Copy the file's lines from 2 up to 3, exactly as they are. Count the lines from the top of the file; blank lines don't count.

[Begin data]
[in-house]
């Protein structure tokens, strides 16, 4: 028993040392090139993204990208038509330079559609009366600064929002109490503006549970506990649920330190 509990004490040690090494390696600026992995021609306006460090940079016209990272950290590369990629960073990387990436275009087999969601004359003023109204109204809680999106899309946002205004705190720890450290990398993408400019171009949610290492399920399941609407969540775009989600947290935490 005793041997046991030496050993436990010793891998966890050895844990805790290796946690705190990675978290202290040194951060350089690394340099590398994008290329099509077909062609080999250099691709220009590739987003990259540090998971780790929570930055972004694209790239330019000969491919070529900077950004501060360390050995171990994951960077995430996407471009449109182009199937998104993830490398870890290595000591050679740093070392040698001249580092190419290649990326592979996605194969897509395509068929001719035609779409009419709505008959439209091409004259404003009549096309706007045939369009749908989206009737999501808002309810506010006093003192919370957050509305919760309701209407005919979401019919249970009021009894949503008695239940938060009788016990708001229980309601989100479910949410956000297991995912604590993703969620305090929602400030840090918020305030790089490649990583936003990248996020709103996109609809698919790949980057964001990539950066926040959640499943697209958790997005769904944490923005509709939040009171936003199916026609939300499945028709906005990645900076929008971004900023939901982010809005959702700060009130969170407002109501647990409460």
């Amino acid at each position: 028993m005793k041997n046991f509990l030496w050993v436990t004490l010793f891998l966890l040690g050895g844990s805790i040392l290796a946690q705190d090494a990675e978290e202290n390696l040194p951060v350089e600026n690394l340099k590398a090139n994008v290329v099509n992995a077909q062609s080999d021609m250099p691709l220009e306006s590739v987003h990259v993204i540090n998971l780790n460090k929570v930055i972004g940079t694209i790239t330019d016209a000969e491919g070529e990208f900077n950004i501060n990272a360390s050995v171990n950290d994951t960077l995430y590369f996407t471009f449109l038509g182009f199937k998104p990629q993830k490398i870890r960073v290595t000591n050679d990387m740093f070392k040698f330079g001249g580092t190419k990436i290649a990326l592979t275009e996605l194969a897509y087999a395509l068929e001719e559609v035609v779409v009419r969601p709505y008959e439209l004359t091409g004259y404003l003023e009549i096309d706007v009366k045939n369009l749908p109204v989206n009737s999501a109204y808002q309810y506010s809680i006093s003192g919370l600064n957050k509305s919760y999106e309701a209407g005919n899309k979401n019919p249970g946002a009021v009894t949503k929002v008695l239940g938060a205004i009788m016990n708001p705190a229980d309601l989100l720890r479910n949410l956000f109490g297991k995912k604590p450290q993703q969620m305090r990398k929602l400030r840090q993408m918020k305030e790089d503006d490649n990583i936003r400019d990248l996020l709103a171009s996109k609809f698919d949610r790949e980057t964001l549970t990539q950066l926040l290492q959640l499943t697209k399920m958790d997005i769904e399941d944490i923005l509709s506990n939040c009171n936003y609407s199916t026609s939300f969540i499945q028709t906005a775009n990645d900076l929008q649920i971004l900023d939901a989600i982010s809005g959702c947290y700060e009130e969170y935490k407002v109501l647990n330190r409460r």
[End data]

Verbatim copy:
């Protein structure tokens, strides 16, 4: 028993040392090139993204990208038509330079559609009366600064929002109490503006549970506990649920330190 509990004490040690090494390696600026992995021609306006460090940079016209990272950290590369990629960073990387990436275009087999969601004359003023109204109204809680999106899309946002205004705190720890450290990398993408400019171009949610290492399920399941609407969540775009989600947290935490 005793041997046991030496050993436990010793891998966890050895844990805790290796946690705190990675978290202290040194951060350089690394340099590398994008290329099509077909062609080999250099691709220009590739987003990259540090998971780790929570930055972004694209790239330019000969491919070529900077950004501060360390050995171990994951960077995430996407471009449109182009199937998104993830490398870890290595000591050679740093070392040698001249580092190419290649990326592979996605194969897509395509068929001719035609779409009419709505008959439209091409004259404003009549096309706007045939369009749908989206009737999501808002309810506010006093003192919370957050509305919760309701209407005919979401019919249970009021009894949503008695239940938060009788016990708001229980309601989100479910949410956000297991995912604590993703969620305090929602400030840090918020305030790089490649990583936003990248996020709103996109609809698919790949980057964001990539950066926040959640499943697209958790997005769904944490923005509709939040009171936003199916026609939300499945028709906005990645900076929008971004900023939901982010809005959702700060009130969170407002109501647990409460």
């Amino acid at each position: 028993m005793k041997n046991f509990l030496w050993v436990t004490l010793f891998l966890l040690g050895g844990s805790i040392l290796a946690q705190d090494a990675e978290e202290n390696l040194p951060v350089e600026n690394l340099k590398a090139n994008v290329v099509n992995a077909q062609s080999d021609m250099p691709l220009e306006s590739v987003h990259v993204i540090n998971l780790n460090k929570v930055i972004g940079t694209i790239t330019d016209a000969e491919g070529e990208f900077n950004i501060n990272a360390s050995v171990n950290d994951t960077l995430y590369f996407t471009f449109l038509g182009f199937k998104p990629q993830k490398i870890r960073v290595t000591n050679d990387m740093f070392k040698f330079g001249g580092t190419k990436i290649a990326l592979t275009e996605l194969a897509y087999a395509l068929e001719e559609v035609v779409v009419r969601p709505y008959e439209l004359t091409g004259y404003l003023e009549i096309d706007v009366k045939n369009l749908p109204v989206n009737s999501a109204y808002q309810y506010s809680i006093s003192g919370l600064n957050k509305s919760y999106e309701a209407g005919n899309k979401n019919p249970g946002a009021v009894t949503k929002v008695l239940g938060a205004i009788m016990n708001p705190a229980d309601l989100l720890r479910n949410l956000f109490g297991k995912k604590p450290q993703q969620m305090r990398k929602l400030r840090q993408m918020k305030e790089d503006d490649n990583i936003r400019d990248l996020l709103a171009s996109k609809f698919d949610r790949e980057t964001l549970t990539q950066l926040l290492q959640l499943t697209k399920m958790d997005i769904e399941d944490i923005l509709s506990n939040c009171n936003y609407s199916t026609s939300f969540i499945q028709t906005a775009n990645d900076l929008q649920i971004l900023d939901a989600i982010s809005g959702c947290y700060e009130e969170y935490k407002v109501l647990n330190r409460r």